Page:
adjunct culture, caused a sharp decrease in the number Berghe et al., 2006).
of viable L. monocytogenes, which were undetectable after Alternatively, the use of bacteriocins to accelerate cheese
1 week of cheese storage at 22 1C (Achemchem, Abrini, maturation and to control avour development could
Martinez-Bueno, Valdivia, & Maqueda, 2006). The strains represent a novel approach to their potential usefulness.
Ent. faecium M241 and 249 obtained from raw goat milk A Lc. lactis subsp. lactis strain encoding production of
produced bacteriocins especially active towards L. mono- lactococcins A, B and M was used to satisfactorily enhance
cytogenes and C. butyricum, while other species of LAB the sensory characteristics of Cheddar cheese (Morgan,
were not affected (Cocolin, Foschino, Comi, & Fortina, Ross, & Hill, 1997). Proteolysis and avour in semi-hard
2007). The production of enterocin AS-48 by Ent. faecalis cheese was likewise increased by a bacteriocin-producing
A-48-32 as an adjunct in milk or fermented cheese was also strain of Ent. faecalis INIA 4 (Martnez-Cuesta et al.,
found to be persistent and effective against B. cereus 2000). Lacticin 481, a bacteriocin produced by Lc. lactis
without modifying the growth of starter cultures (Munoz subsp. lactis strain DPC5552, was shown to cause
et al., 2004). Incubation of L. monocytogenes in raw milk in membrane permeabilization of starter cultures in Cheddar
the presence of Ent. faecalis INIA 4, which releases cheese (O Sullivan, Morgan, Ross, & Hill, 2002); lacticin-
enterocin 4, also revealed low counts of the pathogen after 481-producing strains allowed the target strain to continue
24 h (Rodrguez, Gaya, Medina, & Nunez, 1997). to grow, with a simultaneous release of intracellular
enzymes involved in the development of cheese avour.
6. Other bacteriocins Therefore, strain DPC5552 may provide improved ad-
juncts for delivering intracellular lactococcal enzymes into
Little research has been focused on the use of other the cheese matrix and thus improve cheese quality and
bacteriocins in dairy products; even so, their technological avour. In a later study, the lacticin-481-producing strain
properties, their bactericidal or bacteriostatic effect, and L. lactis CNRZ481, used as an adjunct for Cheddar cheese
their implication on some sensory mechanisms suggest manufacture, achieved improved avour and a reduction in
both potential usefulness and promising advances in defects in the nal product owing to the prevention of
dairy product. Among them, pediocin 5, a bacteriocin NSLAB proliferation (OSullivan et al., 2003).
produced by P. acidilactici UL5, sharply reduced viable Unfortunately, many bacteriocin producers are poorly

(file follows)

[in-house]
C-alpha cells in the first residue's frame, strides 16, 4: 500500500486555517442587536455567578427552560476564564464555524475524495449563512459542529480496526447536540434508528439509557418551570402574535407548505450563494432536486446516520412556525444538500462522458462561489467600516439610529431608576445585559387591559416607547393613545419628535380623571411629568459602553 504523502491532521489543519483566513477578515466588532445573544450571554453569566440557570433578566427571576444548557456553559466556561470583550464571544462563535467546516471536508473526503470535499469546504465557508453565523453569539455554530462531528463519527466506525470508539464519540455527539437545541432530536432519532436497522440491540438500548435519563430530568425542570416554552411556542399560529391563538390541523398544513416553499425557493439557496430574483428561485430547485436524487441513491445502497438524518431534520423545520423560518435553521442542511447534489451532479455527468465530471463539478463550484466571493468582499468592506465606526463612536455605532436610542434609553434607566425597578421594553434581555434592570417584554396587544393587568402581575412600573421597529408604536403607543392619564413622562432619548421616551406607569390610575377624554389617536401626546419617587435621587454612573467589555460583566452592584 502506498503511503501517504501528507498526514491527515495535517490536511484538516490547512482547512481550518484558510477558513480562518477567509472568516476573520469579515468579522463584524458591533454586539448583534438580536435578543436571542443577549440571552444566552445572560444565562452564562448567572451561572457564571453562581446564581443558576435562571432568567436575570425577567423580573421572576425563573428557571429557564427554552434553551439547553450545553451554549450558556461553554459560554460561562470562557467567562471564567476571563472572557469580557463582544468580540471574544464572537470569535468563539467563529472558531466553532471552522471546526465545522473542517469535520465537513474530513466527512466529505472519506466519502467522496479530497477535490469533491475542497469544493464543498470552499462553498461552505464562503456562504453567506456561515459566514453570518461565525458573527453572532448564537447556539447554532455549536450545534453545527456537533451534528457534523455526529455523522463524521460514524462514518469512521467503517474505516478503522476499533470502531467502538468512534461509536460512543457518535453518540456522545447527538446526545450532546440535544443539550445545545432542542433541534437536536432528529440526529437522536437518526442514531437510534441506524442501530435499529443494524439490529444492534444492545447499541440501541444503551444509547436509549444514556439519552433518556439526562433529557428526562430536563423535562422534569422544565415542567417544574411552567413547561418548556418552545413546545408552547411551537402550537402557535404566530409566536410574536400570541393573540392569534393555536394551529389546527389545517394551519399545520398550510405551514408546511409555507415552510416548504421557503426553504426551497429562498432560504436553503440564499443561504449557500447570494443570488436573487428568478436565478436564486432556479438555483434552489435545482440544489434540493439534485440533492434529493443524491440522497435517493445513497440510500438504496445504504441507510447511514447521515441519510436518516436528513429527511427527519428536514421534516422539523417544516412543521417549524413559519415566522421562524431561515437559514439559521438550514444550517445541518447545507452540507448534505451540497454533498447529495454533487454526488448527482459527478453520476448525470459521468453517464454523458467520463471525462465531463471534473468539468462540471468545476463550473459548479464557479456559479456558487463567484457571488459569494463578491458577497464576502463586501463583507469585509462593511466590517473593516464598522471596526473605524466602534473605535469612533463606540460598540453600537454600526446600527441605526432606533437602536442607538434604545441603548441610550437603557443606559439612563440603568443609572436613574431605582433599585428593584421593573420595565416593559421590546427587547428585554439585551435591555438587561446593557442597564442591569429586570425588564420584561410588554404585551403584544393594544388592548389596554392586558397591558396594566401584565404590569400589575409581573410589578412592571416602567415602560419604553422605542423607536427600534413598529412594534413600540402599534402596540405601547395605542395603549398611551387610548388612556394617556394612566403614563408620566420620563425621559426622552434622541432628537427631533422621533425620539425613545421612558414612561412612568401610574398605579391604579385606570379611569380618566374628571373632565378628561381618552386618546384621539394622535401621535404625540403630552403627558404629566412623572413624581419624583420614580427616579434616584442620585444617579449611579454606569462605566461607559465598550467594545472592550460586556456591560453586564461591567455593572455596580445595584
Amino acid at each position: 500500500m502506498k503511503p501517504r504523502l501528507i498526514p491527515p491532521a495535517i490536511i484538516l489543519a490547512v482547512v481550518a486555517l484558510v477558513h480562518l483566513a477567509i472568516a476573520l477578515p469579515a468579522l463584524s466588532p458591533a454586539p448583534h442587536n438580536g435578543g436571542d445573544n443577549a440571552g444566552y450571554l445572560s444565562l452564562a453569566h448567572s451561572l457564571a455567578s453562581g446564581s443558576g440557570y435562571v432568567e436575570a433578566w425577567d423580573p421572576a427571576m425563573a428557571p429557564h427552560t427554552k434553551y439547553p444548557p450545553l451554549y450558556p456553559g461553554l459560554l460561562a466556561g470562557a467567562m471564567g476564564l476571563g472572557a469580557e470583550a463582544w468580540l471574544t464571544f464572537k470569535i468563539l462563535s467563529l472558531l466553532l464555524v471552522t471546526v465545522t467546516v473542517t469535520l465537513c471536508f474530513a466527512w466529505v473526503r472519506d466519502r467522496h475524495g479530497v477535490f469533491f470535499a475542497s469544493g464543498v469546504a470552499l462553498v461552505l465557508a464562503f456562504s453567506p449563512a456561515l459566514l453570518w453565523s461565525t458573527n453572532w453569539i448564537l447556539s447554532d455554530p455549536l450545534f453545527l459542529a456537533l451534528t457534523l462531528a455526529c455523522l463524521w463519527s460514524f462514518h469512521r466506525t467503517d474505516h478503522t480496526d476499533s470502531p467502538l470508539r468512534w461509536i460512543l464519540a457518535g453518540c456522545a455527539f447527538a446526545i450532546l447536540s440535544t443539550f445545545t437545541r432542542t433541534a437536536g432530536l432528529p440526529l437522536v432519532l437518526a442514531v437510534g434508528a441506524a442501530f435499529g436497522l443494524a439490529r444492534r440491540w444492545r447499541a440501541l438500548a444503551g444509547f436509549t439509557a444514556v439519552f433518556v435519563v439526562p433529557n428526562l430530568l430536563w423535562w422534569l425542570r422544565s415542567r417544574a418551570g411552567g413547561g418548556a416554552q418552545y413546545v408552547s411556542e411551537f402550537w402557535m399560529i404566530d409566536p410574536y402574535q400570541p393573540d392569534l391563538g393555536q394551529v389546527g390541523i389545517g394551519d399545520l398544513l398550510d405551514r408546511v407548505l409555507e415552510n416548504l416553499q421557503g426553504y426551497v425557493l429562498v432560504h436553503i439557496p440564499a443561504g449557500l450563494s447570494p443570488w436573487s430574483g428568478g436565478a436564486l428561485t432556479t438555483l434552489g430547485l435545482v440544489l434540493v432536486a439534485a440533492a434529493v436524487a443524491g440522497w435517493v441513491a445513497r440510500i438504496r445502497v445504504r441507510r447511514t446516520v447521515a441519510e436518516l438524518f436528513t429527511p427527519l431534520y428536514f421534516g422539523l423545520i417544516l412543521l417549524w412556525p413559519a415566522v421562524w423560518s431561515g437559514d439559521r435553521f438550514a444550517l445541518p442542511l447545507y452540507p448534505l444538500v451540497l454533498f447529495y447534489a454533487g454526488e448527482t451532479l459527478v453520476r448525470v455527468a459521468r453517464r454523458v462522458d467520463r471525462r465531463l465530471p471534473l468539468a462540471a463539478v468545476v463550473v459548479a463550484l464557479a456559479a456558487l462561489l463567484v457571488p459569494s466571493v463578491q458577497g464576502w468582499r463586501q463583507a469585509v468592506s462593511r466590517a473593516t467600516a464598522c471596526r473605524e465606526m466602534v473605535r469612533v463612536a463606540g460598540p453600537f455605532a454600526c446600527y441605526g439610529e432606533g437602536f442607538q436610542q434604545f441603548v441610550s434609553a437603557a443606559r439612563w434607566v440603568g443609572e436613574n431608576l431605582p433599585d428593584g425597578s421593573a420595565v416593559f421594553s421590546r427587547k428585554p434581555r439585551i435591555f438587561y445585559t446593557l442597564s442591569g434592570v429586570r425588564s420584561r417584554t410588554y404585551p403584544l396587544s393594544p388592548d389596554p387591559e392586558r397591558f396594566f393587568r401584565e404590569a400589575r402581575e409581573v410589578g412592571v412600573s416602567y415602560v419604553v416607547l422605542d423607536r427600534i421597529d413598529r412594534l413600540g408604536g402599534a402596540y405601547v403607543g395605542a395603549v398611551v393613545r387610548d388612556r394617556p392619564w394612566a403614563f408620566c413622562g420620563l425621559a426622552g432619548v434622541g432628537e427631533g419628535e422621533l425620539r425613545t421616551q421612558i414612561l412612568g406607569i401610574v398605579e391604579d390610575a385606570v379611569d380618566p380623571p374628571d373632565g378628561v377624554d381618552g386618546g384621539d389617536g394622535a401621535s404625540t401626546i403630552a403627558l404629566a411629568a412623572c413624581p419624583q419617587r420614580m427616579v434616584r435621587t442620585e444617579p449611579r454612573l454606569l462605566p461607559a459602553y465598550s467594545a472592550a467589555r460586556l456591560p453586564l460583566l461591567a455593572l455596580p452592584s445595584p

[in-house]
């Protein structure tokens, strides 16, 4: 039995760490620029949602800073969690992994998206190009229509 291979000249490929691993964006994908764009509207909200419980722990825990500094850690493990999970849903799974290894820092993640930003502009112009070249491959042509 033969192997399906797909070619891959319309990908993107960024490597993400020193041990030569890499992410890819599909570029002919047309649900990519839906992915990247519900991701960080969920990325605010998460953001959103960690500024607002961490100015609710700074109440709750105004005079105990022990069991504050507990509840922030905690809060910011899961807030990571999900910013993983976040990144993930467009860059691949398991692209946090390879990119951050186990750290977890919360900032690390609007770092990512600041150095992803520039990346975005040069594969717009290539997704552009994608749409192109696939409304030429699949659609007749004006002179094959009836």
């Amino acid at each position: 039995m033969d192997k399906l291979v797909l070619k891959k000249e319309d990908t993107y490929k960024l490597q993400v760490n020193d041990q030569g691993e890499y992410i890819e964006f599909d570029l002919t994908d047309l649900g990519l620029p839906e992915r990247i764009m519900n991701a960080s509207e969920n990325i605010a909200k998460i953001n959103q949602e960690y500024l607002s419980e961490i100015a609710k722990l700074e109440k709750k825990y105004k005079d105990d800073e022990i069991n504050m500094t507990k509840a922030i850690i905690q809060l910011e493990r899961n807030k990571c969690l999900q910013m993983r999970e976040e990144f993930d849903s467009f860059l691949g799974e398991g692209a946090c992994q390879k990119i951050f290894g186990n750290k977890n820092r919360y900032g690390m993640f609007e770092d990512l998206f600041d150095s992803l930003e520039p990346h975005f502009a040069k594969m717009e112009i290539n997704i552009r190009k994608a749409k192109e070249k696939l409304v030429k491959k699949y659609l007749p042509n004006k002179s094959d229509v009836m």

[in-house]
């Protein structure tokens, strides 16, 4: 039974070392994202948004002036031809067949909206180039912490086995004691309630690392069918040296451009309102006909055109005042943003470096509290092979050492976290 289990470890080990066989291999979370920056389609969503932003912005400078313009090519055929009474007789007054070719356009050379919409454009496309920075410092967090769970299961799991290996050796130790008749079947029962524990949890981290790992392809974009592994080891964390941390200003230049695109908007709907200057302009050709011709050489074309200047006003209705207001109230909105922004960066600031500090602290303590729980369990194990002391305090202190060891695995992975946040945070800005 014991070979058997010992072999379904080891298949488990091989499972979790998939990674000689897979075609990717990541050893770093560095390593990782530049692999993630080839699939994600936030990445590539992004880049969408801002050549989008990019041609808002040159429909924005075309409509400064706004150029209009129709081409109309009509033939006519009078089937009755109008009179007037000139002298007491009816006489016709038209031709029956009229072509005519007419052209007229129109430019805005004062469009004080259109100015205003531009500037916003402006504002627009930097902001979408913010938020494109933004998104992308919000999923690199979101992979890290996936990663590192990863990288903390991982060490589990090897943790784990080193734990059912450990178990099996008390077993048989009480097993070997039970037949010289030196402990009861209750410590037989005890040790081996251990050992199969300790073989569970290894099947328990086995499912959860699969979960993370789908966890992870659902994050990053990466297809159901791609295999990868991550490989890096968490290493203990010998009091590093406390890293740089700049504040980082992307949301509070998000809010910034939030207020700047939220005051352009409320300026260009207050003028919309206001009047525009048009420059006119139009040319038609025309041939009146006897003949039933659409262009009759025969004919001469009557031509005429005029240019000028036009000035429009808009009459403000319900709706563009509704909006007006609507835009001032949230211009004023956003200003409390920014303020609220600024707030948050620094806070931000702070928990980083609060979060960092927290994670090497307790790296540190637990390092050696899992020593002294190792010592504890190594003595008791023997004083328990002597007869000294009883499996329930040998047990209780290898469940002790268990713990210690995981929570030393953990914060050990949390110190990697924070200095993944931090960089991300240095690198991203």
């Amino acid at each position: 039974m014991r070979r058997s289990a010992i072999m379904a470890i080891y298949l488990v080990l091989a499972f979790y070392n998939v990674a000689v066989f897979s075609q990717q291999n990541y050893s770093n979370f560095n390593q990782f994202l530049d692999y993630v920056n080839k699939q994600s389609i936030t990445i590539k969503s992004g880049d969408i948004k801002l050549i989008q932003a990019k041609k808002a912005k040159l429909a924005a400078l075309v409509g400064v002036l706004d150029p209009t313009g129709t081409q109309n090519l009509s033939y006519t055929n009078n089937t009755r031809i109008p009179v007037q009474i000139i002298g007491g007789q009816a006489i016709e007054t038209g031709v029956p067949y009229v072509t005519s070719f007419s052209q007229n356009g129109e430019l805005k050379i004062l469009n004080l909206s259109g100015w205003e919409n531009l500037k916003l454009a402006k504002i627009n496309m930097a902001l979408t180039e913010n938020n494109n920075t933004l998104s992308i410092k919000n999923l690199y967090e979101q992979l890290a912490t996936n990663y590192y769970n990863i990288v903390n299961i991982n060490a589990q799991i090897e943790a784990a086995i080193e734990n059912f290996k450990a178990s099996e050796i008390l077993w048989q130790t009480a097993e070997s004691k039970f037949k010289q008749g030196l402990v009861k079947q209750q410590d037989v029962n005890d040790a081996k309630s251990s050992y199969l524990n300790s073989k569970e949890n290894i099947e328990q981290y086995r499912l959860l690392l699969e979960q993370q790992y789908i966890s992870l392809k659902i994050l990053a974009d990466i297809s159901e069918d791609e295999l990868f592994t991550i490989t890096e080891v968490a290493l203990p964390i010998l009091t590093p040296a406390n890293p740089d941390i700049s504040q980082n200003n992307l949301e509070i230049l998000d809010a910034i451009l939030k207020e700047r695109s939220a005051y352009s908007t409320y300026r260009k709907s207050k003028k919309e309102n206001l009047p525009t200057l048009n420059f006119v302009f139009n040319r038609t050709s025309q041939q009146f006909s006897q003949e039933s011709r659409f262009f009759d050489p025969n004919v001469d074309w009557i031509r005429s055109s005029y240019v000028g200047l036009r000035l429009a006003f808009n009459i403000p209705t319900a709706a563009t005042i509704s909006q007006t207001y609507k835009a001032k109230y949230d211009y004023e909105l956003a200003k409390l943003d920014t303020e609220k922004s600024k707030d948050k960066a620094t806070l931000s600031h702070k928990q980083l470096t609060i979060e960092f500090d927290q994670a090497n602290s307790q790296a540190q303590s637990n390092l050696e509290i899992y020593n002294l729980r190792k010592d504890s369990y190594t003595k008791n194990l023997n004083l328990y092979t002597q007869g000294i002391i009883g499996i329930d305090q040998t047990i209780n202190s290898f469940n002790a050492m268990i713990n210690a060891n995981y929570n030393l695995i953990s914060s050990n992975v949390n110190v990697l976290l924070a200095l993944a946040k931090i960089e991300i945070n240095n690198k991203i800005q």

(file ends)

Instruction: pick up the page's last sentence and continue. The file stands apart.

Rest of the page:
counts of L. monocytogenes in milk (Huang, Lacroix, adapted to the milk environment, such as probiotic
Daba, & Simard, 1994). Reuterin, which is produced by lactobacilli in yoghurt, which may hinder their use as
Lb. reuteri, inhibited growth of L. monocytogenes and starter cultures. Avons, Van Uyten, and De Vuyst (2004)
E. coli in both cottage cheese and milk when added as a found that some probiotic lactobacilli of intestinal origin
lyophilized powder (El-Ziney & Debevere, 1998); in showed only slight growth in milk. Lb. casei strains showed
contrast to nisin, efcacy of reuterin activity did not the best growth in milk, whereas best growth and
depend on fat content. bacteriocin production was observed with Lb. acidophilus
340 A. Sobrino-Lopez, O. Martn-Belloso / International Dairy Journal 18 (2008) 329343

when milk was supplemented with yeast extract. The effectiveness of bacteriocins during processing and storage.
addition of a growth factor, cocultivation or fermentation The use of bacteriocins is thus still limited in dairy
in another medium and subsequent addition to the milk products, although their potential applications suggest
were suggested in order to overcome the problem. they may be industrially exploited in the medium term.
Recently, a number of studies have pointed out the
antimicrobial activity of new substances from bacteria, References
especially potential bacteriocins that still remain to be
dened, classied or characterized, although their inci- Achemchem, F., Abrini, J., Martinez-Bueno, M., Valdivia, E., &
dence in the dairy industry may be also promising. Maqueda, M. (2006). Control of Listeria monocytogenes in goats
milk and goats jben by the bacteriocinogenic Enterococcus faecium
Rodrguez et al. (2000) studied the natural ora of milk F58 strain. Journal of Food Protection, 69, 23702376.
and found non-identied bacteriocins to be produced by 16 Alpas, H., & Bozoglu, F. (2000). The combined effect of high hydrostatic
LAB strains isolated from raw milk. Those bacteriocins pressure, heat and bacteriocins on inactivation of foodborne patho-
were, in general, heat resistant, and in some cases showed a gens in milk and orange juice. World Journal of Microbiology and
broad inhibitory spectrum, especially those from Lc. lactis Biotechnology, 16, 387392.
Alvarado, C., Garcia-Almendarez, B. E., Martin, S. E., & Regalado, C.
subsp. lactis biovar diacetylactis or some strains of (2005). Anti-Listeria monocytogenes bacteriocin-like inhibitory sub-
Ent. faecalis. Additionally, an antimicrobial substance from stances from Enterococcus faecium UQ31 isolated from artisan
B. subtilis has exhibited a broad inhibitory spectrum against Mexican-style cheese. Current Microbiology, 51, 110115.
Gram-positive, Gram-negative bacteria and moulds (Bie, Lu, Arques, J. L., Fernandez, J., Gaya, P., Nunez, M., Rodrguez, E., &
Medina, M. (2004). Antimicrobial activity of reuterin in combination